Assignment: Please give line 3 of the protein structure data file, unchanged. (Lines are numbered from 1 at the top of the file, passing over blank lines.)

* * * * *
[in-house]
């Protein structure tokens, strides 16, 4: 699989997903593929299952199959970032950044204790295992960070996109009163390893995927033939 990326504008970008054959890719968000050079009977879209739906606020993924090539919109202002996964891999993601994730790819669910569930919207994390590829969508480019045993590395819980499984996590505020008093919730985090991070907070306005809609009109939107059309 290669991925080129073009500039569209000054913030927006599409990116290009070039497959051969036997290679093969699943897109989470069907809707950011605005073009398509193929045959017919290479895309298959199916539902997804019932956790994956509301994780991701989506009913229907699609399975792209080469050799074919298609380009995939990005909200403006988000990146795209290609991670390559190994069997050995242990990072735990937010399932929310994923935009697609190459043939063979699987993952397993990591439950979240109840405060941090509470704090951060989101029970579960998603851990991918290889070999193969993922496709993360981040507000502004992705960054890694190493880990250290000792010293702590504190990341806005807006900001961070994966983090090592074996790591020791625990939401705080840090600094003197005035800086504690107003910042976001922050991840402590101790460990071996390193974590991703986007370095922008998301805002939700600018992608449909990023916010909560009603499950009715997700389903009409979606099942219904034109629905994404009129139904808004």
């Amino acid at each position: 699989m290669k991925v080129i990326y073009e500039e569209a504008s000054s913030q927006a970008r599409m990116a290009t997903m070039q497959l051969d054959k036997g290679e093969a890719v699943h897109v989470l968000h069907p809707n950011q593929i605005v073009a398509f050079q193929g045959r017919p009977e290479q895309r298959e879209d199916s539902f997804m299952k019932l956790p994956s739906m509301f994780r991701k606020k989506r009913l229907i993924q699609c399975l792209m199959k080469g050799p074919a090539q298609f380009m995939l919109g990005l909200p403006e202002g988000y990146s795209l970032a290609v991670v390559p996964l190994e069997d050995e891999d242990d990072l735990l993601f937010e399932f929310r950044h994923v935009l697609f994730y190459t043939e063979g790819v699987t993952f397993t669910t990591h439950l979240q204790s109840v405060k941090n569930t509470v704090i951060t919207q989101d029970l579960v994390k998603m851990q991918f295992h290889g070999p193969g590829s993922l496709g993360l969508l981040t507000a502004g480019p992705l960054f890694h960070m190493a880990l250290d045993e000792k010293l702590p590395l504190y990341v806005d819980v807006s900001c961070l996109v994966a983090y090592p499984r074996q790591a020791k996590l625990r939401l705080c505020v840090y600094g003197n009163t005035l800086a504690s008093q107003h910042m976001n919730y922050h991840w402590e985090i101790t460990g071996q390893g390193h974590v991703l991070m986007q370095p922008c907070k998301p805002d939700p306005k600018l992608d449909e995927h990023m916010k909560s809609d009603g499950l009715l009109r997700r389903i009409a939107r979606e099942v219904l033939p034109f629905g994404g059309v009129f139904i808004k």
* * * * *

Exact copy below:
């Amino acid at each position: 699989m290669k991925v080129i990326y073009e500039e569209a504008s000054s913030q927006a970008r599409m990116a290009t997903m070039q497959l051969d054959k036997g290679e093969a890719v699943h897109v989470l968000h069907p809707n950011q593929i605005v073009a398509f050079q193929g045959r017919p009977e290479q895309r298959e879209d199916s539902f997804m299952k019932l956790p994956s739906m509301f994780r991701k606020k989506r009913l229907i993924q699609c399975l792209m199959k080469g050799p074919a090539q298609f380009m995939l919109g990005l909200p403006e202002g988000y990146s795209l970032a290609v991670v390559p996964l190994e069997d050995e891999d242990d990072l735990l993601f937010e399932f929310r950044h994923v935009l697609f994730y190459t043939e063979g790819v699987t993952f397993t669910t990591h439950l979240q204790s109840v405060k941090n569930t509470v704090i951060t919207q989101d029970l579960v994390k998603m851990q991918f295992h290889g070999p193969g590829s993922l496709g993360l969508l981040t507000a502004g480019p992705l960054f890694h960070m190493a880990l250290d045993e000792k010293l702590p590395l504190y990341v806005d819980v807006s900001c961070l996109v994966a983090y090592p499984r074996q790591a020791k996590l625990r939401l705080c505020v840090y600094g003197n009163t005035l800086a504690s008093q107003h910042m976001n919730y922050h991840w402590e985090i101790t460990g071996q390893g390193h974590v991703l991070m986007q370095p922008c907070k998301p805002d939700p306005k600018l992608d449909e995927h990023m916010k909560s809609d009603g499950l009715l009109r997700r389903i009409a939107r979606e099942v219904l033939p034109f629905g994404g059309v009129f139904i808004k």